Platinum Dunes Producer Says Friday The 13th Reboot Will Have Everything It Should Have, Including An R-Rating

Yesterday, Edward Norton released a winding mini-essay dismissing the bad buzz looming over The Incredible Hulk. Problem is, while his statement quasi neutralized the film's rumored inner problems, it did nothing to convince fans and general moviegoers that his film was going to, quite simply, kick the ass of Ang Lee's prior Hulk. In contrast, today producer Brad Fuller not only colorfully addressed the weak rumor(s) circulating on the Net that Platinum Dunes' Friday the 13th reboot would go oh-so-trendy PG-13, he practically threw up a devil's fist and upped expectations for the nth Jason Voorhees installment due in 2009. This is a solid rendition of "Fanboooy, Please!" Take note, Hollywood. As told to Bloody Disgusting...

"None of our remakes have been PG-13," says producer Brad Fuller. "How do you remake a rated R horror movie and take the guts out literally and figuratively? What is F13 without sex, drugs and a really, really long sharp machete? And why would we, horror fans ourselves, produce a movie devoid of the things that made the title so appealing in the first place. So let me say for the record, that the F13 that we start shooting this Thursday is a full bodied, rated R film.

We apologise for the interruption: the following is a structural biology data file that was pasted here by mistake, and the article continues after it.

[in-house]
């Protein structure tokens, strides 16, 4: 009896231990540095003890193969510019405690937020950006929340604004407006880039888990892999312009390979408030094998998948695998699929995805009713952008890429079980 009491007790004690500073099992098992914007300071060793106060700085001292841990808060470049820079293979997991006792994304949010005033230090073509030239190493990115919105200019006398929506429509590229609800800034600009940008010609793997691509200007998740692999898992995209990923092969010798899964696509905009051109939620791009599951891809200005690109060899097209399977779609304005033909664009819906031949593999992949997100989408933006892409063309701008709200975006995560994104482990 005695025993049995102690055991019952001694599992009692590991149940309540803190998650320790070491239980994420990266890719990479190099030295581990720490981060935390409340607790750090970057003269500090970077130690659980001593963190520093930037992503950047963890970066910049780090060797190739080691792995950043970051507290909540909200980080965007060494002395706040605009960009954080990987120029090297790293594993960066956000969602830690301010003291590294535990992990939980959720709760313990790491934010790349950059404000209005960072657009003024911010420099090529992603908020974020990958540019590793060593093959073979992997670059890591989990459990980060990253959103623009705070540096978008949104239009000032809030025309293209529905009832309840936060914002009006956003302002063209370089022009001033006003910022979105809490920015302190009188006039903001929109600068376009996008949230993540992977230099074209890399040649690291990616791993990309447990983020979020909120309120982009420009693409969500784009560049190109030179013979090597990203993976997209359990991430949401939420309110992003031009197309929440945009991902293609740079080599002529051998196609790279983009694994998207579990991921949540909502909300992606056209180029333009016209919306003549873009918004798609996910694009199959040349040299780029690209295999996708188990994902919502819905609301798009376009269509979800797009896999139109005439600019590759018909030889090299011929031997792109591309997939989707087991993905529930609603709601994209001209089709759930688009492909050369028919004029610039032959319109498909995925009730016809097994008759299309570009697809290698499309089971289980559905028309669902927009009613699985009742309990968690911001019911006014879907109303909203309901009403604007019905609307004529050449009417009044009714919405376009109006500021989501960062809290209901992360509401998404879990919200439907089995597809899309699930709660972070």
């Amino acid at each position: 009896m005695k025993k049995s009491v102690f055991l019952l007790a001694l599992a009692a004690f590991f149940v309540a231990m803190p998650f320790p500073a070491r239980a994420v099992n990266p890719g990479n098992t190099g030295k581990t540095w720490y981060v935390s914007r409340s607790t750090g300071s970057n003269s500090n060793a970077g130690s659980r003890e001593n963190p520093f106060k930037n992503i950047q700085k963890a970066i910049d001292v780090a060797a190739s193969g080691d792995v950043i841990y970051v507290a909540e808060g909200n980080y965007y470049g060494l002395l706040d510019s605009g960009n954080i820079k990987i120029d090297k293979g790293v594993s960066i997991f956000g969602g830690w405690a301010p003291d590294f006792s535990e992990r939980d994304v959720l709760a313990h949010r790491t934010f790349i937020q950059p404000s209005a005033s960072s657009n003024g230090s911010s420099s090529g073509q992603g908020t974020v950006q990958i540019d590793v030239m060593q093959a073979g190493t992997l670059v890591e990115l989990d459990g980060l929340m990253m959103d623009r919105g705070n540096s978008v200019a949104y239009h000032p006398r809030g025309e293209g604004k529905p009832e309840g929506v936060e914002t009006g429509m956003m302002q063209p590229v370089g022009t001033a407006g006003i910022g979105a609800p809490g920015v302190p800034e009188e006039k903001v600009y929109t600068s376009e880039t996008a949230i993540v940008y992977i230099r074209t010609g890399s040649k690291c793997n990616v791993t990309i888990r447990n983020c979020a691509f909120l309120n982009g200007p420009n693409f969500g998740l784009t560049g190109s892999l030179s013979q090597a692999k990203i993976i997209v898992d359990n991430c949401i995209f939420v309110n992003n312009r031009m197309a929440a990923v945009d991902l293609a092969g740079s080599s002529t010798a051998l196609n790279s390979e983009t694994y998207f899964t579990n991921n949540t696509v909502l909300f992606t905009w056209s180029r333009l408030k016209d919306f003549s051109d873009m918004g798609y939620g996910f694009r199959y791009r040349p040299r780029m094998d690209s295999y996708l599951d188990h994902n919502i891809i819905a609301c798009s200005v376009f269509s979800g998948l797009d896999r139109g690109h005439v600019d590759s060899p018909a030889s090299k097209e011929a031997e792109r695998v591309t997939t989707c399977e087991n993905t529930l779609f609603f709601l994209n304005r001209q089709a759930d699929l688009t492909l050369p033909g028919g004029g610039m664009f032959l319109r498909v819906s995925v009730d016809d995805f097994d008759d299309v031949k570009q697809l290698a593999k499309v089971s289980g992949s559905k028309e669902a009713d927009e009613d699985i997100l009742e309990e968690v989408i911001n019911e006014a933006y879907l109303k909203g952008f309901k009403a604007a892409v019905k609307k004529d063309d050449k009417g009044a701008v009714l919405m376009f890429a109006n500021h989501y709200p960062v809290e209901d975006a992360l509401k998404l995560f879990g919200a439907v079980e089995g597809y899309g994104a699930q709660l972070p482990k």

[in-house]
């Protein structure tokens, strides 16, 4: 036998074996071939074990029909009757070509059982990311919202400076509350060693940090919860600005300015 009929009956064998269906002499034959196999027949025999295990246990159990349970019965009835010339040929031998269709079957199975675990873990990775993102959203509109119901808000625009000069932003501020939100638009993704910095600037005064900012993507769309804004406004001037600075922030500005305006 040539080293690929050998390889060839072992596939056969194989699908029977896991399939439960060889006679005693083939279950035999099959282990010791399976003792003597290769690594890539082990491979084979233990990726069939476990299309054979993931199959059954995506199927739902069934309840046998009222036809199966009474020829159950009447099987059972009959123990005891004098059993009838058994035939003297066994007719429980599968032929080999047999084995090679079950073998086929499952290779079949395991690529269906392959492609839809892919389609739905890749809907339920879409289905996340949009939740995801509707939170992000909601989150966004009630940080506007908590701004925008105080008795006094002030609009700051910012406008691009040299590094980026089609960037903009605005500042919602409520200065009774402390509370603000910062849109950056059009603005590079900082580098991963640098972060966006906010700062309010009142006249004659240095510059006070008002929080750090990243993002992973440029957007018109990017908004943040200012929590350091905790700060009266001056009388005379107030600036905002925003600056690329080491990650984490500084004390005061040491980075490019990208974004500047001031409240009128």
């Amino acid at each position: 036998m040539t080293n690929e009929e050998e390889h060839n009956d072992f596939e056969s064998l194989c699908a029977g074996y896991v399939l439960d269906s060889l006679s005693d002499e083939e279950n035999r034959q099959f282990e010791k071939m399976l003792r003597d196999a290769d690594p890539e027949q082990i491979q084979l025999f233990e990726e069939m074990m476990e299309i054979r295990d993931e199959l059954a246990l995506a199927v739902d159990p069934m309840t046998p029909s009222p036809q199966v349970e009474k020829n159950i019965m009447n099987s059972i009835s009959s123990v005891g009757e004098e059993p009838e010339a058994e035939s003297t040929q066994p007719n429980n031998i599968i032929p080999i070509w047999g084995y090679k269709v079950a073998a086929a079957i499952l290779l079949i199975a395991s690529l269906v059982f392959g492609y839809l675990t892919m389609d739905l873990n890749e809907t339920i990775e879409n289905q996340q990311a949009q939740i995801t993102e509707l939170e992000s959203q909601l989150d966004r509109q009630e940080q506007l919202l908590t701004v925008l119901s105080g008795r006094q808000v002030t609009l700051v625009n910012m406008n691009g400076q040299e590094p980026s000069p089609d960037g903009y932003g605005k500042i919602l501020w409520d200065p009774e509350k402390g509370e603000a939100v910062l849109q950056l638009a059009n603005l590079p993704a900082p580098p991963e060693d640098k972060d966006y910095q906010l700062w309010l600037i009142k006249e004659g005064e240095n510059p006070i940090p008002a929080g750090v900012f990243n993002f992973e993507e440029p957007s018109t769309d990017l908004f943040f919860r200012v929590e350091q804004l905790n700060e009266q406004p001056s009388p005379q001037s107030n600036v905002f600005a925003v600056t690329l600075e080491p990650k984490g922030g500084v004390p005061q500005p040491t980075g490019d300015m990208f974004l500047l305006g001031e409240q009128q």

"It has insane kills that will be shown in all their glory- it has a group of college students who drink and even have sex. We are betting that if we don't hold back that the audience will reward us for being bold in a time when some horror movies are playing the ratings game. So we embrace the R-rating Friday the 13th will have..."

Sans the '50s-conjuring "and even have sex!" portion, Fuller's quotes are akin to him putting his dress shoes up on a huge desk, lighting a choice cigar and saying "We know exactly what you want to see." I've said it before but F13 plays to all of Platinum Dunes' and director Marcus Nispel's populist strengths. Fuller clearly understands that the onset of ProActiv horror like Prom Night, while profitable, automatically if curiously positions the company's contributions as the cooler horror alternative for...remakes.

When a recent R-rated horror flick like The Ruins, based on a bestselling horroriller novel, sinks to the bottom of the box office without a trace, this is prime time to stir up the anticipation while stating your film's and company's relevance, and it's good news, if unsurprising, to boot. When it comes to genre fare, give 'em what they want so you can legitimately tell 'em what they want to hear, and the earlier the better.